Black Music and Desublimation: Contravening Expectations in Marcusean Aesthetics

  • Cristina Parapar Université Paris-Sorbonne


In 1968, Herbert Marcuse spoke to a packed audience of students at the New England Conservatory. The author of "One-Dimensional Man" urged young composers and performers to fight against the sublimating, harmonizing, and consoling forms of tradition. In other words, he encouraged them to create music that responded to the needs of the historical moment they were living in. Marcuse realized that both serious and popular music could not divorce themselves from their political dimension, and thus, they could contribute to the task of emancipation. In this speech, the philosopher declared that the musical counterculture of the 60s and 70s was the outcry of men and women who had lost patience, who had felt the lie, the hypocrisy, and the indifference of late capitalism, and who wanted music from other planets, very real and very close planets.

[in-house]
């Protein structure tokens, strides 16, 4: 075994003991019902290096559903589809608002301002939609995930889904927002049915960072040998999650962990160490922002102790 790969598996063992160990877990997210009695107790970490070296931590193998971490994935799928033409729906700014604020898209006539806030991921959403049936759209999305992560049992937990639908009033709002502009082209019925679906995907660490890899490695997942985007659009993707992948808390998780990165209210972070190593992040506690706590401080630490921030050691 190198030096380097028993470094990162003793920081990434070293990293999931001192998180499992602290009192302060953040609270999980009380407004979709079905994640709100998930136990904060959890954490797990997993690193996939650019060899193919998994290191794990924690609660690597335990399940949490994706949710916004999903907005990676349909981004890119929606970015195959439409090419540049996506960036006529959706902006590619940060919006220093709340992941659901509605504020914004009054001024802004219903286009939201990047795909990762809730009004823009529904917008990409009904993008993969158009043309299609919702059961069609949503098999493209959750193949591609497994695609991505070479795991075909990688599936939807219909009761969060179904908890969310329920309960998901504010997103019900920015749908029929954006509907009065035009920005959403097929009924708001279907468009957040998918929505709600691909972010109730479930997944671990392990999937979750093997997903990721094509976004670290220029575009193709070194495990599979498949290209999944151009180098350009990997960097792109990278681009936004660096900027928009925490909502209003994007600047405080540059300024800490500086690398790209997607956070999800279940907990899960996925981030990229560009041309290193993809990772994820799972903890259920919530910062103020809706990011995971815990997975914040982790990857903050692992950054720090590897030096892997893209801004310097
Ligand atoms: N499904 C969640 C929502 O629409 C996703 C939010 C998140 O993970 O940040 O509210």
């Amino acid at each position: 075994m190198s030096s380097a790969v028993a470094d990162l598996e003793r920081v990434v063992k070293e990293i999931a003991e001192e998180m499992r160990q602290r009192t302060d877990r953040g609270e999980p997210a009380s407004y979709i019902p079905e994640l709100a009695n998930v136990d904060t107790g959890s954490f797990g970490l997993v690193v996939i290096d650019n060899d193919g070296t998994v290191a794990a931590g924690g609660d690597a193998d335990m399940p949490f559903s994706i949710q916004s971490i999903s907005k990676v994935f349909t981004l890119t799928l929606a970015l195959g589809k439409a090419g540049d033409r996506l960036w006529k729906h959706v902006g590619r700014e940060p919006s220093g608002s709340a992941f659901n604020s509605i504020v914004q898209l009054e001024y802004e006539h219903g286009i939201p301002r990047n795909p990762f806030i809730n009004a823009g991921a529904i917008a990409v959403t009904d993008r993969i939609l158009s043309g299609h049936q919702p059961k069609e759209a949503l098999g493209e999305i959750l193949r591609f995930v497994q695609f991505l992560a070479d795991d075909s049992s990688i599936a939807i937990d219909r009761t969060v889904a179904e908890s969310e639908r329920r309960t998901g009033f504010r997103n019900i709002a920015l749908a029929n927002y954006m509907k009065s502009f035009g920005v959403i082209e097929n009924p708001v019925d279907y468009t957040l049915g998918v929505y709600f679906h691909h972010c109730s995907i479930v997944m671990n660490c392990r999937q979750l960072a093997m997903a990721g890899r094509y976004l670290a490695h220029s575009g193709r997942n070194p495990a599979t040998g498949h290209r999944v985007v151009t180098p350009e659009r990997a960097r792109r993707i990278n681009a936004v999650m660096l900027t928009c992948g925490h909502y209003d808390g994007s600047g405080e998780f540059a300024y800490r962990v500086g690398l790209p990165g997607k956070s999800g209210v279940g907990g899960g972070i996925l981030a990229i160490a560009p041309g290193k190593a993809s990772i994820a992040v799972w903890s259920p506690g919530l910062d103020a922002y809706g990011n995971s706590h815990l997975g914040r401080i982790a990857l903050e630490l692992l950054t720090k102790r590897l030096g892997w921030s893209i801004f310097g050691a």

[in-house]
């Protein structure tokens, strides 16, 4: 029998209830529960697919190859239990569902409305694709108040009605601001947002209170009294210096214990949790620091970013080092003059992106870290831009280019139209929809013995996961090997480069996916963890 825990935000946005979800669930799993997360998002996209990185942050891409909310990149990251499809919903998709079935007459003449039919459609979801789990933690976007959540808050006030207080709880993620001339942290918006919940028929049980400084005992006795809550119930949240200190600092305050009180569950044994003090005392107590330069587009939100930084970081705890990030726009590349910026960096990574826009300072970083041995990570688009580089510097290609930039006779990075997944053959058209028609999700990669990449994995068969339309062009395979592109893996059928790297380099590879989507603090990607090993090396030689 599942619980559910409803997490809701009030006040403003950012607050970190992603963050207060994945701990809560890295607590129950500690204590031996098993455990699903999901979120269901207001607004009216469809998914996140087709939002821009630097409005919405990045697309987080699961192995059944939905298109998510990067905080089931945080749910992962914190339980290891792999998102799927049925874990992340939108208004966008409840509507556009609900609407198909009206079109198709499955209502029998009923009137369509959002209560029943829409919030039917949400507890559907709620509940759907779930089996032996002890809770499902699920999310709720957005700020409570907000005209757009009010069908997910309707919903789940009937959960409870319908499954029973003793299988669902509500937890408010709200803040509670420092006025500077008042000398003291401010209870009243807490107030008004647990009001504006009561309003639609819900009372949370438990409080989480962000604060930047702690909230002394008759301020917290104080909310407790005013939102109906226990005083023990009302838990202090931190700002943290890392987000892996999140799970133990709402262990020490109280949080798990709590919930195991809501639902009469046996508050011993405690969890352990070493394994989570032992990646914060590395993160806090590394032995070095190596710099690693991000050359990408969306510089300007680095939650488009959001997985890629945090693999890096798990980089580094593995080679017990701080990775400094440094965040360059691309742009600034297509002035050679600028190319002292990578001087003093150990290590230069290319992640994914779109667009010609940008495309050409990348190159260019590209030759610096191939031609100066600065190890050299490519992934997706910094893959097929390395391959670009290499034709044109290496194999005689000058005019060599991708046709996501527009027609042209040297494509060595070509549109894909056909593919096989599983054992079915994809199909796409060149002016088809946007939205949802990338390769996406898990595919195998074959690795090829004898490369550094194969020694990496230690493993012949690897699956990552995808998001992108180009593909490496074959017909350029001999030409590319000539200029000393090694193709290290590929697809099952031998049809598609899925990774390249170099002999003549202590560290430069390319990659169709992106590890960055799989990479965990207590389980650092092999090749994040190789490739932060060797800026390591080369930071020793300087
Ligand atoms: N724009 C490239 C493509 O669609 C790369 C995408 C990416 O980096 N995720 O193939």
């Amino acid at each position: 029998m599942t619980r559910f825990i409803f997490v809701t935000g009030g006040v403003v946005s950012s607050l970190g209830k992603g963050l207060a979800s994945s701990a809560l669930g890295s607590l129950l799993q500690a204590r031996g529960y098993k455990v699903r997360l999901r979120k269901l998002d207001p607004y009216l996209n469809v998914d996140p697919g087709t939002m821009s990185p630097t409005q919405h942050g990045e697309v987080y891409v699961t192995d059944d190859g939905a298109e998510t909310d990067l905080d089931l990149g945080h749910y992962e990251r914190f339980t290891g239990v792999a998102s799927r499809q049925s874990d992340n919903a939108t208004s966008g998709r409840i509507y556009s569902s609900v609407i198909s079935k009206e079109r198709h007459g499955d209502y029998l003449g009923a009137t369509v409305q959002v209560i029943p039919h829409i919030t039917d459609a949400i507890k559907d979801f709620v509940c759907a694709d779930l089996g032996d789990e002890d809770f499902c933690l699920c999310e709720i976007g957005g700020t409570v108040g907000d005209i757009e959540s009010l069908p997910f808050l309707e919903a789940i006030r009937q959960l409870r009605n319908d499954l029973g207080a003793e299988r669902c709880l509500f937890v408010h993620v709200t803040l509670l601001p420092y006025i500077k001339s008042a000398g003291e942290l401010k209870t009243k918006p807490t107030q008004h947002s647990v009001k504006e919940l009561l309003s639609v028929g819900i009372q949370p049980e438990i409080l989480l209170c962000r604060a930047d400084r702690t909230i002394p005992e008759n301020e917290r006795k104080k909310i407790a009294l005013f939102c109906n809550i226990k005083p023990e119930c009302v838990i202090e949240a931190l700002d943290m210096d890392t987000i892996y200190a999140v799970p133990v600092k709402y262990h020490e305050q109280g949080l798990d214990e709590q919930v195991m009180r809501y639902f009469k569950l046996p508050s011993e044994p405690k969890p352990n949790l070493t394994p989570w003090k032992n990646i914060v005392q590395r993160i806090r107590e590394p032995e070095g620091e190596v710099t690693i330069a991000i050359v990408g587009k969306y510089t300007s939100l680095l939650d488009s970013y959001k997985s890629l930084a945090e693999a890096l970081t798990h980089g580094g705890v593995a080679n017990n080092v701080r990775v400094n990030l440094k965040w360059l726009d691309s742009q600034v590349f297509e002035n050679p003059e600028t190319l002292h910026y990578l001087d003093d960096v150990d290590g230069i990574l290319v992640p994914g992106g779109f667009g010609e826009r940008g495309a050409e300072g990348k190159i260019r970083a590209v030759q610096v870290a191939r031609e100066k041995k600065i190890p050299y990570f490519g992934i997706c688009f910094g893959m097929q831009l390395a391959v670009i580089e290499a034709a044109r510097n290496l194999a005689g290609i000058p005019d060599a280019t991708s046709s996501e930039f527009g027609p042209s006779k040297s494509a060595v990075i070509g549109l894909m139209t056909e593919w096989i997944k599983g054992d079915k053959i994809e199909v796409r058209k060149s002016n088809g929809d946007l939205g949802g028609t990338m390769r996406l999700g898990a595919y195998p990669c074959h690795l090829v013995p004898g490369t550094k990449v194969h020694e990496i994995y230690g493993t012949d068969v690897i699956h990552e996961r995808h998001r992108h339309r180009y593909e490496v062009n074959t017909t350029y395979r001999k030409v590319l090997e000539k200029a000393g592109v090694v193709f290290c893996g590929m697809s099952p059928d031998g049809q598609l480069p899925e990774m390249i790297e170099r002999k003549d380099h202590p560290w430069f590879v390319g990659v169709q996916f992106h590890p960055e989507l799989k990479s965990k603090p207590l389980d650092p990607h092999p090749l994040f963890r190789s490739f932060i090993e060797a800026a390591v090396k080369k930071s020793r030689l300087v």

This later reference to a speech by Arnold Schönberg serves as the motivation for this investigation, which has a dual purpose. On the one hand, this article aims to examine Marcuse's comments and notes on musical counterculture from the late 60s until his passing. Certainly, the German philosopher was primarily interested in the Black music of his time because he believed it revealed the fissures of one-dimensional society and participated in the desublimation of the real. For this reason, the goal is to delve into the forms and musical strategies that led Marcuse to consider that Black music contributed to the task of denouncing the brutality of one-dimensional society. Secondly, this article seeks to evaluate the ongoing relevance of Marcuse's radical aesthetics in the context of contemporary popular music.


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